female figures of contrasting ethnicities or rank (or both)

Histoire de l'art égyptien by Prisse D'Avennes, 1878 k

Portrait of Queen Nebto, daughter of Ramesses II (19th dynasty)

Histoire de l'art égyptien by Prisse D'Avennes, 1878 p

Weighing and judgement of the soul during
a funerary ritual at the court of Osiris (18th dynasty)

[click through for full-sized versions;
all these chromolithographs were cropped from full-page illustrations]

Émile Prisse d'Avesnes (d'Avennes) (1807-1879) was an important mid-19th century French Egyptologist and something of a polymath. He was a soldier, engineer, writer, illustrator and talented linguist.

From 1827 to 1844 d'Avesnes resided in Egypt, teaching cartography and working as an engineer for a time, but eventually he devoted himself to documenting and studying the archaeological treasures from ancient Egypt. He became proficient in hieroglyphs, on the back of Champollion's translations of the Rosetta Stone, and learned to speak at least half a dozen languages fluently during his expeditions around Egypt and further afield in the Arab world.

Ransacking of the artefacts was rife in those days of course and d'Avesnes helped excavate and transfer a large shipment of portrait reliefs from the Valley of the Kings to France, ostensibly to prevent their theft and use as local building material. The brazen act would earn d'Avesnes the Legion of Honour award when he returned to his homeland.

He published a number of Egypt-centric works in the decade following his return to France and eventually set about obtaining support for a further expedition which was undertaken from 1858 to 1860. On this occasion he was accompanied by a photographer (the photographs are now located in the French National Library).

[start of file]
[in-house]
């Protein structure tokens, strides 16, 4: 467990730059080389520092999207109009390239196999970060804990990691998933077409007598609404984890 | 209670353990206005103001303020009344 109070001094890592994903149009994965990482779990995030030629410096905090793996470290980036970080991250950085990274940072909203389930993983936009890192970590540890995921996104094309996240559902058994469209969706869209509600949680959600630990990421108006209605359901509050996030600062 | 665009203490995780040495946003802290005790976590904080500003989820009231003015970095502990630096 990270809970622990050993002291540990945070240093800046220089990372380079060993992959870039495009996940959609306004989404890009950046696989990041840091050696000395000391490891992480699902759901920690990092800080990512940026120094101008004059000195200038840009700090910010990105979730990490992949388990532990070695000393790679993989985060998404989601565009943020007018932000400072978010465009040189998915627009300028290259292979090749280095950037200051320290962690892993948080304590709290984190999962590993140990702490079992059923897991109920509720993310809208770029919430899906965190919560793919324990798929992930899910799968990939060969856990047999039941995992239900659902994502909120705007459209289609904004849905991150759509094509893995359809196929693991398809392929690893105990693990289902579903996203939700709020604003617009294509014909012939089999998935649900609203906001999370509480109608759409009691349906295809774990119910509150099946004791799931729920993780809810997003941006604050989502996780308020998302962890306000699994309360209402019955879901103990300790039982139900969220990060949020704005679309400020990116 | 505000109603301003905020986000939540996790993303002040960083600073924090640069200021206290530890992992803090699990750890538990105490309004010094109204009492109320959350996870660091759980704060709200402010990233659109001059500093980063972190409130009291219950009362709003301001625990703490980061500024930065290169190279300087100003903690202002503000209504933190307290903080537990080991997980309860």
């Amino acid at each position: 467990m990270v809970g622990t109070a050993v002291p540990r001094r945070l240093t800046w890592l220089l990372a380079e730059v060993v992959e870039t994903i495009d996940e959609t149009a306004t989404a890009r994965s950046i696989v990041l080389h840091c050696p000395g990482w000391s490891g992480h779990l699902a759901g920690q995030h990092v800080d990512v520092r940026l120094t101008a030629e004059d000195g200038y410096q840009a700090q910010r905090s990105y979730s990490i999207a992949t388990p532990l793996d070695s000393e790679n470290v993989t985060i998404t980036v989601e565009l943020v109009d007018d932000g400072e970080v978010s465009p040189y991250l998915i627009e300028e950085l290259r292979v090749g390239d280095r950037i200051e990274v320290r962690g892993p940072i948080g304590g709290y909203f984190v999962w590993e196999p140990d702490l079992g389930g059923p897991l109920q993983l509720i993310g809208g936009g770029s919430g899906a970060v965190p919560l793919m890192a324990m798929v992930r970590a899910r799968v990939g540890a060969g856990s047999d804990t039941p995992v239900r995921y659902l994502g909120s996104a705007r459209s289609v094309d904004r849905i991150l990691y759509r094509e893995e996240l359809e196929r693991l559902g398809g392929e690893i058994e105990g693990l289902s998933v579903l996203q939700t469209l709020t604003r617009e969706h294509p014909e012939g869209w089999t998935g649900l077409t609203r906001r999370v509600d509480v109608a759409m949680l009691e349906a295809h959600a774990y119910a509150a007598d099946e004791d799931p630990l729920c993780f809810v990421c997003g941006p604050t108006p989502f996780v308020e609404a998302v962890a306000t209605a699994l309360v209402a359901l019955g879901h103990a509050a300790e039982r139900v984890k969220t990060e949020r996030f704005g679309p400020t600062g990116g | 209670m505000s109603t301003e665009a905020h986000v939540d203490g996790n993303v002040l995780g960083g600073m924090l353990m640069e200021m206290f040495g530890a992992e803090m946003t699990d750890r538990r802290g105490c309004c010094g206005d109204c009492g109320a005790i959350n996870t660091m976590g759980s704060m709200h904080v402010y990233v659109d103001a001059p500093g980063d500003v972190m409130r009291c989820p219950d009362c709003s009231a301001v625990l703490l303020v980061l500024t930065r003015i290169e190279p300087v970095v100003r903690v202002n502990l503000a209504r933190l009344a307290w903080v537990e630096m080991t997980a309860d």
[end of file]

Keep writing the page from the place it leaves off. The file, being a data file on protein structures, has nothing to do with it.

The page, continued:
"When he returned to Paris in I860; Prisse brought 300 folio drawings of paintings of various epochs, each up to seven or eight meters (23 to-26 feet) long; 400 meters (1300 feet) of paper impressions of bas-reliefs; 150 photographs of architectural and ornamental details, plans,sections and elevations; and 150 stereoscopic photographs, together with his enormous collection of drawing and notes. He also brought back, and later donated to the Louvre, the skulls of 29 mummies which he had identified by era, position and individual name." [source]

The most important of d'Avesnes' publications -- the subject of this post -- was released in installments over ten years and eventually compiled into a three volume work (one text and two illustrated atlases) in 1878 entitled: 'Histoire de l'Art Égyptien: d'après les Monuments; Depuis les Temps les Plus Reculés Jusqu'à la Domination Romaine' (~The history of Egyptian art from monuments from the earliest times up to Roman occupation).